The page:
Thursday, June 13, 2013

Posted by Azusa Adult School in response to today's LAT article, "Gov. Brown leaves his mark"

We had the same thoughts;

In today's LA Times article, Brown is celebrating; however, did you notice that there was no mentioning, not one single word whatsoever, concerning the support of adult education in the entire lengthy article? It doesn't make any sense, but it's actually expected somehow.  Adult Ed. doesn't have the clout nor does it have the power it once held when people with more foresight were directly concerned about the educational level of their adult constituency. It is a well known fact that educated adults are more likely to help their children to master educational expectations at grade level. It seems as if Susan Frey from EdSource, made it her mission to continue to cover adult education and our plight in the press. If we give up and just stop caring for our fellow citizen in California, we are not any better than the politicians who purposely allowed the shifting of adult ed funds into districts' general fund without restrictions. 

Without restrictions in place, it was an easy and predictable move that districts up and down the state saw adult ed funding as an effortless way to fix their budgets. In all fairness, not all districts took advantage of it. Districts like Try Community, Baldwin Park, Montebello, and Hacienda LaPuente are just a few of a handful of districts who didn't jump on the bandwagon of easy money. Azusa district, although eliminating many of its classes since 2009, kept the school open until now. We still hold out hopes, however, until further notice the school is slated to be closed for good within the next few weeks unless there are changes at the state level adding $$$$ to K12 funding. Naturally, that all has to do with the elected school (board) officials and how they perceive the significance of lifelong learning and education. I just don't understand when a board member is saying "that their loyalty lies with the children." However, how can they say that when they, at the same time, take away the only opportunity this child's parents have to learn the language, get employment skills, and become involved in their child's life?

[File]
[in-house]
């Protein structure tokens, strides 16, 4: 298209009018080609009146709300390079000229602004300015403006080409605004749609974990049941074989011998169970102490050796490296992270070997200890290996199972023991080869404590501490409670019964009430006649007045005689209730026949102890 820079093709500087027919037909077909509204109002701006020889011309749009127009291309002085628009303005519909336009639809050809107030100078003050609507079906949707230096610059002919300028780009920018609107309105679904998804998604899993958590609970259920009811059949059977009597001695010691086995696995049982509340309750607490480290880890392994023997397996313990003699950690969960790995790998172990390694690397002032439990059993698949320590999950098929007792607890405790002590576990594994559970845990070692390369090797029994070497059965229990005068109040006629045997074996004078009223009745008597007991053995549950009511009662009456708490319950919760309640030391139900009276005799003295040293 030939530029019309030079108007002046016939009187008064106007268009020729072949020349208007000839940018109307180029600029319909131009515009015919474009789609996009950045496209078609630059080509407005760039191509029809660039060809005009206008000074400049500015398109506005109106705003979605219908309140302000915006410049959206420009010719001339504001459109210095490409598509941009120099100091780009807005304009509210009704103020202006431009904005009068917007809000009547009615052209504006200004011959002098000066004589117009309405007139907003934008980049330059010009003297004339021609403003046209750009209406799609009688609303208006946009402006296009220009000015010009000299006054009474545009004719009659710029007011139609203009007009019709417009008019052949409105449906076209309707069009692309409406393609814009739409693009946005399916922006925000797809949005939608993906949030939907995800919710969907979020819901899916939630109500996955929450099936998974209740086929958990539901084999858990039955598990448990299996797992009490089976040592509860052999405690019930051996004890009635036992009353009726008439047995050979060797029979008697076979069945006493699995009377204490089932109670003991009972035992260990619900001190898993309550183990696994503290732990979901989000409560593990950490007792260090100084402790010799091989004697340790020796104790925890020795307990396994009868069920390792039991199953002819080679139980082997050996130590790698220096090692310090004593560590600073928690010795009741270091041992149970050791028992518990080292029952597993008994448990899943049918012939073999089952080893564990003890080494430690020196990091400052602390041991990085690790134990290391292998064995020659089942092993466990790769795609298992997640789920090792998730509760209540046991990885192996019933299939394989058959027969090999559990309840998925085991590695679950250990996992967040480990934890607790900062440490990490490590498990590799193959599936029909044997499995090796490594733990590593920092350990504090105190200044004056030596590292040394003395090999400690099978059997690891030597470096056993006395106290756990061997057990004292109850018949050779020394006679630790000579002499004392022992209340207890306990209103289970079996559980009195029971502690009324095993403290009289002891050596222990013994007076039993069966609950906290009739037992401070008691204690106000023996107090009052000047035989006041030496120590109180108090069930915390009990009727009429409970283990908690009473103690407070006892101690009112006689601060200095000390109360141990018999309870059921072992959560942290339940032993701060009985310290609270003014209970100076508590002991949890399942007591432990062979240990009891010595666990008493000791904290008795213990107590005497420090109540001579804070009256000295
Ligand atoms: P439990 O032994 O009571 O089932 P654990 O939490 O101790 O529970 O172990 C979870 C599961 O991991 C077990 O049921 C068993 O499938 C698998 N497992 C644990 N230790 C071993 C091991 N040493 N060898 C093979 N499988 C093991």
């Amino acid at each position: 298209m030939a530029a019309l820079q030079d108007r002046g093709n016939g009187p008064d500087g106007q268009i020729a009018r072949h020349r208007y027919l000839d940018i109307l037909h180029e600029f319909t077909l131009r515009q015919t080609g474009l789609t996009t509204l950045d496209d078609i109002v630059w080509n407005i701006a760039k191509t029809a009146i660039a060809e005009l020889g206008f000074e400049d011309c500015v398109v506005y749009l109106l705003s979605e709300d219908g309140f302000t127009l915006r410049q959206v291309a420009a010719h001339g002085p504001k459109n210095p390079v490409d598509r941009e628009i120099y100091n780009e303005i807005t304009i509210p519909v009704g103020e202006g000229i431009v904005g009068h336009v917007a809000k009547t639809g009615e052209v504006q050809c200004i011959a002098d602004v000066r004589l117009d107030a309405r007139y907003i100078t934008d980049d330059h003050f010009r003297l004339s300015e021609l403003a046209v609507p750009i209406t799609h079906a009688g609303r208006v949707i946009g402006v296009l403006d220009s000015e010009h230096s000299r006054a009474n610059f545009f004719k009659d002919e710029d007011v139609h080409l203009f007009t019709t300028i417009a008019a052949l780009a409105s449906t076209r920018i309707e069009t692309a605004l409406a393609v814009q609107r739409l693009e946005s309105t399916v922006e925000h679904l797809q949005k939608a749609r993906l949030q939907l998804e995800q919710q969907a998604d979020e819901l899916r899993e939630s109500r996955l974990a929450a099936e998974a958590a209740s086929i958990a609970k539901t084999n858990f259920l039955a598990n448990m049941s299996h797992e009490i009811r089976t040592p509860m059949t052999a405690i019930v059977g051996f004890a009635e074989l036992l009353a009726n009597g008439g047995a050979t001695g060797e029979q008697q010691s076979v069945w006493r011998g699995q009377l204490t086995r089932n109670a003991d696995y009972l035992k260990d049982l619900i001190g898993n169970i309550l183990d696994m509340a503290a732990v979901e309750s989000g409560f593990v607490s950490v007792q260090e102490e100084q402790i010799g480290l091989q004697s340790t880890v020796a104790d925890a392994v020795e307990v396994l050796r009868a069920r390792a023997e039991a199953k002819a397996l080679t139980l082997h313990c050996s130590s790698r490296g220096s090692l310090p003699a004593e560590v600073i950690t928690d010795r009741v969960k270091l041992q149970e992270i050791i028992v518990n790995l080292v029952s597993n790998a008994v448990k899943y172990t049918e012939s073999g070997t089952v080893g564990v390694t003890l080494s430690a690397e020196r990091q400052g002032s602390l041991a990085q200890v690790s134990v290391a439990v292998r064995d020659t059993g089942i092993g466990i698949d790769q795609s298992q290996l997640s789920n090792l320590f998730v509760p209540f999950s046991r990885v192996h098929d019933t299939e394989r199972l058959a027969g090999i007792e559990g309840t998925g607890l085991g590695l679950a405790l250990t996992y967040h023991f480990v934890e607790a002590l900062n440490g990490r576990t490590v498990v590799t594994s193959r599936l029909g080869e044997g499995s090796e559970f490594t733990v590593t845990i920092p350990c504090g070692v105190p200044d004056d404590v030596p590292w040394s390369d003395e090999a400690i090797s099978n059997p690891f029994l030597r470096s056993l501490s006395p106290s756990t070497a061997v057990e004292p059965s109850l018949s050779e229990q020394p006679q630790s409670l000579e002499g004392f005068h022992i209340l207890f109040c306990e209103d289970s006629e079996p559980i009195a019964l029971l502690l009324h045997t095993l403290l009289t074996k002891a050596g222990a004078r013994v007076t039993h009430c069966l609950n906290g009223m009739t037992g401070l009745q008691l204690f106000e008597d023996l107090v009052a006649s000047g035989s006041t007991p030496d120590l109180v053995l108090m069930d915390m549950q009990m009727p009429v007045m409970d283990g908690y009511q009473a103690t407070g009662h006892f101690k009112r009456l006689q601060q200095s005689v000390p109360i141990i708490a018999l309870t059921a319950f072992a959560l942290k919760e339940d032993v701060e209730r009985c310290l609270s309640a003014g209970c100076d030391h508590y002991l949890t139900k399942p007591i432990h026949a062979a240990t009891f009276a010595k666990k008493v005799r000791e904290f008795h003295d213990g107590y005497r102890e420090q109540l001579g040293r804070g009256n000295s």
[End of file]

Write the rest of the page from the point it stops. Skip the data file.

There are many ways to fix districts' budget dilemmas without diminishing adult ed funds and shutting down 100-year- old educational avenues that work. Adult ed is inexpensive, and it also helps K12 districts with their mission to educate high school students  and allow them to catch up on needed coursework. So let's hope for the best that Sacramento's politicians are willing to go the extra mile and actively look to find a way to keep adult education around for another 100 years. 

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